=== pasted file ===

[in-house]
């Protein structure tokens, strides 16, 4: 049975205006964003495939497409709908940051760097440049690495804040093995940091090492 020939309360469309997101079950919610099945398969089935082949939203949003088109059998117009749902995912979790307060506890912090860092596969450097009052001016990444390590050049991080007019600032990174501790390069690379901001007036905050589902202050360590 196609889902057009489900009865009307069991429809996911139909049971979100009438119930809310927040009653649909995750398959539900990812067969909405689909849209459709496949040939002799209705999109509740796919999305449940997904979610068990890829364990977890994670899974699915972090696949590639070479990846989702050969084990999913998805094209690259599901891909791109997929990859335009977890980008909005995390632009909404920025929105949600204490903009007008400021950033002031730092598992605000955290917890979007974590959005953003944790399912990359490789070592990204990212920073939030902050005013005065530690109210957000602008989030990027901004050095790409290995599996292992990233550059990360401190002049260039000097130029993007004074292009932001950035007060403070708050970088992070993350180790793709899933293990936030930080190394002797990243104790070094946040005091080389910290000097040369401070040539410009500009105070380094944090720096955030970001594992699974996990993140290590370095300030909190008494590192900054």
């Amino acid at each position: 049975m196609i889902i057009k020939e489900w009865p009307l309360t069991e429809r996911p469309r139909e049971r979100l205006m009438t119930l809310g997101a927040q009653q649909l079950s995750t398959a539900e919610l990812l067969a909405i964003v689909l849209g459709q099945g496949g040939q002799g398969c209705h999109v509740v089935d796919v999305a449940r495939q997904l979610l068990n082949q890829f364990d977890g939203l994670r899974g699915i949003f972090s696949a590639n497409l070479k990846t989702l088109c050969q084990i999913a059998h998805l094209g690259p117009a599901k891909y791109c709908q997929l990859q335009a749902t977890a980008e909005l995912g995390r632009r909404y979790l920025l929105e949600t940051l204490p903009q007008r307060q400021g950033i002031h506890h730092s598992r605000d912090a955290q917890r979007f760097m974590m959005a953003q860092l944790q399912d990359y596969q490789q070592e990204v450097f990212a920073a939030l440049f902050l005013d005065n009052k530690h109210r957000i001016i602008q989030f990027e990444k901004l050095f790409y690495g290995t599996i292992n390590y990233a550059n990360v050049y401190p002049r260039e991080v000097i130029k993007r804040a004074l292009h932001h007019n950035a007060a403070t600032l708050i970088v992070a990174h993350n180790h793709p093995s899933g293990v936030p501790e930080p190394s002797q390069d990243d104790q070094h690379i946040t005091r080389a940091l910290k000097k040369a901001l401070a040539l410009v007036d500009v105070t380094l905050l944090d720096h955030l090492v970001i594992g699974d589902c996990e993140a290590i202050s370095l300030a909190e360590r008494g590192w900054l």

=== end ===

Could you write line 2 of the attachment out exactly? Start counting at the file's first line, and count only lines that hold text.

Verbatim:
């Protein structure tokens, strides 16, 4: 049975205006964003495939497409709908940051760097440049690495804040093995940091090492 020939309360469309997101079950919610099945398969089935082949939203949003088109059998117009749902995912979790307060506890912090860092596969450097009052001016990444390590050049991080007019600032990174501790390069690379901001007036905050589902202050360590 196609889902057009489900009865009307069991429809996911139909049971979100009438119930809310927040009653649909995750398959539900990812067969909405689909849209459709496949040939002799209705999109509740796919999305449940997904979610068990890829364990977890994670899974699915972090696949590639070479990846989702050969084990999913998805094209690259599901891909791109997929990859335009977890980008909005995390632009909404920025929105949600204490903009007008400021950033002031730092598992605000955290917890979007974590959005953003944790399912990359490789070592990204990212920073939030902050005013005065530690109210957000602008989030990027901004050095790409290995599996292992990233550059990360401190002049260039000097130029993007004074292009932001950035007060403070708050970088992070993350180790793709899933293990936030930080190394002797990243104790070094946040005091080389910290000097040369401070040539410009500009105070380094944090720096955030970001594992699974996990993140290590370095300030909190008494590192900054």